nestorian cross anuradhapura
Mr. Andrew Scott’s article under the above caption in The Island, 26th December, is based on hearsay and conjecture.
Many are driven to conclude that Christians lived in Anuradhapura in ancient times because of a sunken Relief Cross 2.7/8″ x 31/4″ discovered in the citadel of Anuradhapura by E F Eyreton, the Archaeological Commissioner in 1912. The Cross was found on a square pillar which had been re-used as material for later building.
Considering the small size of the Cross it can be safely concluded that this could not have been part of a major church. The Archaeologist did not make any conclusive remark regarding this single small Cross except to say it was a Nestorian Cross. Nestorians were a breakaway group from the mainstream Christians owing to differences in Theology. Usually, it is the responsibility and task of the Archaeologist to make a study with such a find. But in the instance of the Nestorian Cross, Church Groups have formulated the theory that there were Christians in Sri Lanka around 6th Century AD. In fact this date was assigned to the Cross on the advise of H W Codrington. Archeologists are however reluctant to accept this dating as there were no reasons given for such dating.
The efforts to predate the arrival of Christianity before the landing of the Portuguese is not new. In 1945, in his address to the Diocesan Council, Bishop Horseley said that the Christian Church which flourished in the 6th century AC in the capital of Anuradhapura was swept away by persecution. He also added: “Anyway the persecution of 13 centuries ago brought back the Church eleven centuries later”. We are also not told who is responsible for the persecution. Certainly it cannot be the Buddhists, religious tolerance is a corner stone of Buddhism, no religious persecution is assigned to them in history.
Andrew Scott refers to a statement in the Mahawamsa that King Pandukabhaya built a chapel for the Christians. It is true that King Pandukabhaya set apart various places of worship for different religions and beliefs such as Nigantas, Yakkas and the God of Prosperity. There is no mention of a Christian Church and therefore could not have been one as Jesus Christ was then not even born! King Pandukabhaya ruled in 437 BC — over four centuries before the birth of Jesus Christ.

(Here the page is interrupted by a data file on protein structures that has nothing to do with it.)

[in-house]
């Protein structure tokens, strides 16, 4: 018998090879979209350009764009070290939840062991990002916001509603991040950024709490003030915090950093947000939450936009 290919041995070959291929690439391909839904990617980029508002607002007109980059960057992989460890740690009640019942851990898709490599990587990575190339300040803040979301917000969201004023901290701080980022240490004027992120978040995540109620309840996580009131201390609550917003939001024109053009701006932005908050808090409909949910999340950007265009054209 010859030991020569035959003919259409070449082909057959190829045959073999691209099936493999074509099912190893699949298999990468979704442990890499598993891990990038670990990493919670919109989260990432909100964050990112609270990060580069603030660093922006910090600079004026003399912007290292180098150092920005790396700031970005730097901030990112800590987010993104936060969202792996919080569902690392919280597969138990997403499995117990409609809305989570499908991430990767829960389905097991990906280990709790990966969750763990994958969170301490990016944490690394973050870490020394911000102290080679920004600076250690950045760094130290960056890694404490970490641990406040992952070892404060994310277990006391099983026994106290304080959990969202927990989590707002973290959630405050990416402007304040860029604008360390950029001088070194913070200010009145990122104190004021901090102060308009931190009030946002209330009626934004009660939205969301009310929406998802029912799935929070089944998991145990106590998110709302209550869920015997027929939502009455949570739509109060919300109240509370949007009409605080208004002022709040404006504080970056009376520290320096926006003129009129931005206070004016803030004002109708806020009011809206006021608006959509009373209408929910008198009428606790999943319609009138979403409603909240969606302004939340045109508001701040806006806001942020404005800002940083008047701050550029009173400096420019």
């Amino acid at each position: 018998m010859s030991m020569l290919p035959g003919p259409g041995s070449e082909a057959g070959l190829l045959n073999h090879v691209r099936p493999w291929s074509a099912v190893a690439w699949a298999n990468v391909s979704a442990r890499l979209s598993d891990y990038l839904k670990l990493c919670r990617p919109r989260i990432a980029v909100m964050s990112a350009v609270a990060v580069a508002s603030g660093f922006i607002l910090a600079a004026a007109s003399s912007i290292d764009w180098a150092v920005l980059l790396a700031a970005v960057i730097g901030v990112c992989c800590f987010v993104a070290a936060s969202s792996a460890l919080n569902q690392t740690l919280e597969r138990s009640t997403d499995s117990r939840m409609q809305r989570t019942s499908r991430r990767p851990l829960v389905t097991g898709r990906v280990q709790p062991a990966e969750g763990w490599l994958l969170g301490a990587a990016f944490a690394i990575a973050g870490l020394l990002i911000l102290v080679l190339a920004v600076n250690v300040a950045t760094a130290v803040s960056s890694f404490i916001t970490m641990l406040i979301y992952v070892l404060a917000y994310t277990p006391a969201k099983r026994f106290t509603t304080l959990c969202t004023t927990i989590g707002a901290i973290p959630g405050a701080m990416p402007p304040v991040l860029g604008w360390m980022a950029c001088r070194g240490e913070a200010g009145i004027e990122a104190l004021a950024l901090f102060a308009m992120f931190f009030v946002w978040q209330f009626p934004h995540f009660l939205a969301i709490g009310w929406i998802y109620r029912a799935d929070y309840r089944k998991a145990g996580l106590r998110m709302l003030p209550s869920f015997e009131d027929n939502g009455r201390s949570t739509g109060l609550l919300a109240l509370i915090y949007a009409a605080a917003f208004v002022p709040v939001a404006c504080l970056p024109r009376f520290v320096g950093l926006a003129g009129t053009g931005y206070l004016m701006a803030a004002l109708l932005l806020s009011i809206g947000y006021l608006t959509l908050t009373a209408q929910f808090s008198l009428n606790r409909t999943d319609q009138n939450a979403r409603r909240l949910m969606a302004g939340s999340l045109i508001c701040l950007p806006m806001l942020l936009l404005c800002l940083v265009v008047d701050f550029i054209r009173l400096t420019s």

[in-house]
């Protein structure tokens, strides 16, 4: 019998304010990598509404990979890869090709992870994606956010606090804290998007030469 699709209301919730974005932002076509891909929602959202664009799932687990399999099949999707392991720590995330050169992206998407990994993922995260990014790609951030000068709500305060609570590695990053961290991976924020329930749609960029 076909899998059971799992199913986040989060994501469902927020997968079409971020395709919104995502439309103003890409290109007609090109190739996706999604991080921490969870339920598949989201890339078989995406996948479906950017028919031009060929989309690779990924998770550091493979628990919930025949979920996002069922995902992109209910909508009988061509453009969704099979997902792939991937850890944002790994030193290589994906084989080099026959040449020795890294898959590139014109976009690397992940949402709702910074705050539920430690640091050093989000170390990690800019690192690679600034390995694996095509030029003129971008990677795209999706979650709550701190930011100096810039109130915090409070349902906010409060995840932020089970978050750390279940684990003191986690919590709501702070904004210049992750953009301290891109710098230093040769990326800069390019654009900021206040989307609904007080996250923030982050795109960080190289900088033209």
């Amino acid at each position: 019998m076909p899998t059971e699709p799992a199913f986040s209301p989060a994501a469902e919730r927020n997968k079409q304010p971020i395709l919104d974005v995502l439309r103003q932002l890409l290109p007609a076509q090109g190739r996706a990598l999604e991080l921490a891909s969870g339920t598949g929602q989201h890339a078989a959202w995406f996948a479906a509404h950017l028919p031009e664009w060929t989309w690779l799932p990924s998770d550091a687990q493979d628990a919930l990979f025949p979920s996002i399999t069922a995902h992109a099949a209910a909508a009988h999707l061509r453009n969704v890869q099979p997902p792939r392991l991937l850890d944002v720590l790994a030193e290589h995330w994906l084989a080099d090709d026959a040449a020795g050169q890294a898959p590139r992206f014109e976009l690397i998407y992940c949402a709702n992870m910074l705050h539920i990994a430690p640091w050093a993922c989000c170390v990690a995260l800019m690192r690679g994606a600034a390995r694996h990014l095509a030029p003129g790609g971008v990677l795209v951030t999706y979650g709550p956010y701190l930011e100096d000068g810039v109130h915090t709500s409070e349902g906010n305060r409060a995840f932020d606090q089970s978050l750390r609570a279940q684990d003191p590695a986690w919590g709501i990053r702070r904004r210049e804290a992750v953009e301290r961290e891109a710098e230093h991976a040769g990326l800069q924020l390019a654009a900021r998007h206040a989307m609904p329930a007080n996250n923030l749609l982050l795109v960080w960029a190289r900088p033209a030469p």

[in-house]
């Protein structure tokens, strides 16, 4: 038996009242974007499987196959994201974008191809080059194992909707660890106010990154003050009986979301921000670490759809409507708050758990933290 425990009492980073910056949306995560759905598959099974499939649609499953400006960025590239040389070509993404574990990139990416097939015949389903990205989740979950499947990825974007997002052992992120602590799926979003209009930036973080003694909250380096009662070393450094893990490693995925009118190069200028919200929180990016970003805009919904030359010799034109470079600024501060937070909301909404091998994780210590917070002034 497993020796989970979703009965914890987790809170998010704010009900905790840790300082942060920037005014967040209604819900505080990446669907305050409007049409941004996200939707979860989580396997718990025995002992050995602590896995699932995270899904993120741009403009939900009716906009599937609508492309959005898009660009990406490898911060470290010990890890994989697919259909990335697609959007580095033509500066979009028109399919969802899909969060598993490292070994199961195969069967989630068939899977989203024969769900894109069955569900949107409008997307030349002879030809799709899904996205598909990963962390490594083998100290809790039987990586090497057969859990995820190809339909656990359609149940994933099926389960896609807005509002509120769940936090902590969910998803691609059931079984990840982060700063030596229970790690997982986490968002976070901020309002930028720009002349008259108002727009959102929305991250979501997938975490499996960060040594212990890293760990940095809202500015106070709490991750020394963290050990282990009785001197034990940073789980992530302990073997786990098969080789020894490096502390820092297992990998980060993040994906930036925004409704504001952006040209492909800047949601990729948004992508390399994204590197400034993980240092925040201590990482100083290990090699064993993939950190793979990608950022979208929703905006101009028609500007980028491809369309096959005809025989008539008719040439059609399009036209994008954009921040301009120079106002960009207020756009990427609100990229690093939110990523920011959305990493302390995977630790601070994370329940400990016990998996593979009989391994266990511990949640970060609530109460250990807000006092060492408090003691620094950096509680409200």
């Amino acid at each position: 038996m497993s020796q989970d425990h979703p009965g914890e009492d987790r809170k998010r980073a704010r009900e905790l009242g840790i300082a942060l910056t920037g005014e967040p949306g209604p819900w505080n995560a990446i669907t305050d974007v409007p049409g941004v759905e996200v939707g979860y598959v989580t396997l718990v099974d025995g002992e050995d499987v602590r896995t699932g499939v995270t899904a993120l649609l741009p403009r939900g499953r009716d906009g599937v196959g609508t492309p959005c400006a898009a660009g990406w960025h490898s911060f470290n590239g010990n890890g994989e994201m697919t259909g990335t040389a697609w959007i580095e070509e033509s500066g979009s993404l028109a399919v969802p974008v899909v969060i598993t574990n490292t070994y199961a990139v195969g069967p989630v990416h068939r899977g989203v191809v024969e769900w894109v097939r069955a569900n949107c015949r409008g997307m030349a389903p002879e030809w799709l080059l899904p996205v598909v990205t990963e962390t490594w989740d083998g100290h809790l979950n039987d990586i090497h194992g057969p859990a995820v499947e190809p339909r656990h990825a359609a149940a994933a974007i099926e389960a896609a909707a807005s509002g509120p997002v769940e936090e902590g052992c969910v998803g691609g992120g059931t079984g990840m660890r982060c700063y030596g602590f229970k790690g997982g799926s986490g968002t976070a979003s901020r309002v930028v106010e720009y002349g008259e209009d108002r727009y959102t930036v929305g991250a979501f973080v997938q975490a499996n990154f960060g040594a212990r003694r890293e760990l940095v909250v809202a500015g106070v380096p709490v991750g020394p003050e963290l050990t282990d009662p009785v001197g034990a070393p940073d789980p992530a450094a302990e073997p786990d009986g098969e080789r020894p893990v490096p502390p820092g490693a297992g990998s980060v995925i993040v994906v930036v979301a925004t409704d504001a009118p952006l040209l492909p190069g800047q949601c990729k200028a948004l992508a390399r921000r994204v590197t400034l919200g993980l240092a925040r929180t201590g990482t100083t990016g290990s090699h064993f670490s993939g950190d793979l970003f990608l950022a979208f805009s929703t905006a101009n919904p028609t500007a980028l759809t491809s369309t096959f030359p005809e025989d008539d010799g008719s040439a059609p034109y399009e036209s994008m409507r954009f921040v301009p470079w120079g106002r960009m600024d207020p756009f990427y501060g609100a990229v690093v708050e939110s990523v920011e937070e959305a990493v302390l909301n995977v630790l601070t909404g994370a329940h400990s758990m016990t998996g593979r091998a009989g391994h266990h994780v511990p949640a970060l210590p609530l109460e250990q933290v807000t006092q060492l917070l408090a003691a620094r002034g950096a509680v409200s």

The writer also refers to Cosmas Indicopleustus, despite some scholars even doubt his visit to Sri Lanka. There is a theory that Cosmas obtained his information from Sopratros, a traveler said to have visited this island. Cosmas refers to the ” Nestorian Community probably composed of Persian merchants which was well established on the island”. M G Francis, in his History of Ceylon states “The Christians mentioned by him (Cosmas) in Ceylon were not natives but a colony of merchants from the Malabar coast who were trading in Ceylon”. Marco Polo who visited the island in 1284 AD does not mention Christians and the great missionary the Blessed Oderic of Udine also arrived in the island in 1318. He too does not mention Christians.
M G Francis further states “The Portuguese who landed in the island in 1505 found no Christians and no tradition of Christianity. To counter this statement it is said that the Portuguese denied the presence of any Christians as they desired to steal the honor of introducing Christianity to the island for themselves. The Portuguese Missionary in the 16th and 17th Century Ceylon:The Spiritual Conquest of Ceylon by Gaston Perera reveals that atrocities the Portuguese adopted to convert the local population. In addition a difficulty they encountered was to find Sinhala words for their Christian concepts. If Christianity was widespread then, there could not have been any such difficulty.
Andrew Scott has mentioned the conversion of Prince Dharmapala at the request of his grandfather Buvenekabahu VII. This request was motivated by the internecine warfare between the brothers Buvenekabahu and Mayadunne. Buvenekabahu paid dearly for his foolish move. He was shot by a Portuguese ‘fidalgo’ in his pleasure palace, Kelaniya when he came close to a window. His converted grandson Don Juan Dharmapala had to abandon his capital Kotte in favour of Colombo to seek protection from the Portuguese but instead only to become a Portuguese prisoner.
Dealing with Christian aliens was not gainful for the shortsighted Sinhala kings. As far as the Portuguese were concerned, destruction and pillage was the means adopted to convert the Sinhalese they called the “heathen”. Converting the heathen also became a formidable task as there was no Christian tradition in the island.
If Christianity did exist in Sri Lanka as claimed, the Portuguese need not have adopted intrigue to convert the people resulting in a revolt against their King.